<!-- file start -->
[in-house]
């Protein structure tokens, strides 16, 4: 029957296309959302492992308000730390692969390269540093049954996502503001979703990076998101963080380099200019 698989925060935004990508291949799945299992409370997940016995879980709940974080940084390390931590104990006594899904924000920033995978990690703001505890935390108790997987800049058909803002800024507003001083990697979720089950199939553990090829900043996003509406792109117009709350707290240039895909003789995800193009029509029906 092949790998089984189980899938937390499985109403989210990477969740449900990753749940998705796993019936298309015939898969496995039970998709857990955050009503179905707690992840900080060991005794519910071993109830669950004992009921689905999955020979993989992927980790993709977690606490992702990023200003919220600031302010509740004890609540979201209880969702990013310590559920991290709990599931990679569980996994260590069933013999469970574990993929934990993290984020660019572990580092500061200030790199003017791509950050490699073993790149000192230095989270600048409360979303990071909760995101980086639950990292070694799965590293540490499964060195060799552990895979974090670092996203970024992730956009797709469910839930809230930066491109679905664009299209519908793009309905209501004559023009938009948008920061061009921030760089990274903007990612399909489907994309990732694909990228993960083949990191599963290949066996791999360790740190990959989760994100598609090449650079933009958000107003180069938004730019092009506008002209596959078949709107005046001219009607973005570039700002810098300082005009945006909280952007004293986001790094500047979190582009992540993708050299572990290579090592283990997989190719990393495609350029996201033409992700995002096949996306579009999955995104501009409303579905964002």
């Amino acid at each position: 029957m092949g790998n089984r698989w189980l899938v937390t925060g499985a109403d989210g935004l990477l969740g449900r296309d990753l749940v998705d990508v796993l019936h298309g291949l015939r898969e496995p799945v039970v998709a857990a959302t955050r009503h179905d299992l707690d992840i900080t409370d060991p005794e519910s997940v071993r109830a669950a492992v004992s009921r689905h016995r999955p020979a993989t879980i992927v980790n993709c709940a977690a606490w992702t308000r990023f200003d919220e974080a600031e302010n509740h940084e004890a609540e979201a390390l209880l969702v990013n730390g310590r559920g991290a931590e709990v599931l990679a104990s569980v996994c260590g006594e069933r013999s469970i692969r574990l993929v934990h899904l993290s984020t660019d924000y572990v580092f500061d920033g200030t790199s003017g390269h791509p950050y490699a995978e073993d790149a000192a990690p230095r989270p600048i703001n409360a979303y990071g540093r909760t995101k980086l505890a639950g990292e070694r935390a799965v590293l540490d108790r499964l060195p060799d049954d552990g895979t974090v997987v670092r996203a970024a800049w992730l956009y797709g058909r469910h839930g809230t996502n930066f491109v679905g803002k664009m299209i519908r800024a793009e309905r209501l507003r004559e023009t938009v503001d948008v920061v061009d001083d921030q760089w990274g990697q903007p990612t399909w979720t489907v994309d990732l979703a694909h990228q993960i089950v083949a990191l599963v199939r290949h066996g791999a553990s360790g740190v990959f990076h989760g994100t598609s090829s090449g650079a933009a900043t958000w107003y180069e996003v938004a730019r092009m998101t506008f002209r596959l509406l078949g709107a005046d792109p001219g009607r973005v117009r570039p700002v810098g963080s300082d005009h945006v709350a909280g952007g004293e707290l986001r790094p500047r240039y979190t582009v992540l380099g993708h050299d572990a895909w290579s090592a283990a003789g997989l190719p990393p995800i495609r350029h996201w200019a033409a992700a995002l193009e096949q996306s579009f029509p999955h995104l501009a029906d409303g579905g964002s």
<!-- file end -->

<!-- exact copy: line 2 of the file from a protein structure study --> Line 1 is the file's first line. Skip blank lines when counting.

């Protein structure tokens, strides 16, 4: 029957296309959302492992308000730390692969390269540093049954996502503001979703990076998101963080380099200019 698989925060935004990508291949799945299992409370997940016995879980709940974080940084390390931590104990006594899904924000920033995978990690703001505890935390108790997987800049058909803002800024507003001083990697979720089950199939553990090829900043996003509406792109117009709350707290240039895909003789995800193009029509029906 092949790998089984189980899938937390499985109403989210990477969740449900990753749940998705796993019936298309015939898969496995039970998709857990955050009503179905707690992840900080060991005794519910071993109830669950004992009921689905999955020979993989992927980790993709977690606490992702990023200003919220600031302010509740004890609540979201209880969702990013310590559920991290709990599931990679569980996994260590069933013999469970574990993929934990993290984020660019572990580092500061200030790199003017791509950050490699073993790149000192230095989270600048409360979303990071909760995101980086639950990292070694799965590293540490499964060195060799552990895979974090670092996203970024992730956009797709469910839930809230930066491109679905664009299209519908793009309905209501004559023009938009948008920061061009921030760089990274903007990612399909489907994309990732694909990228993960083949990191599963290949066996791999360790740190990959989760994100598609090449650079933009958000107003180069938004730019092009506008002209596959078949709107005046001219009607973005570039700002810098300082005009945006909280952007004293986001790094500047979190582009992540993708050299572990290579090592283990997989190719990393495609350029996201033409992700995002096949996306579009999955995104501009409303579905964002």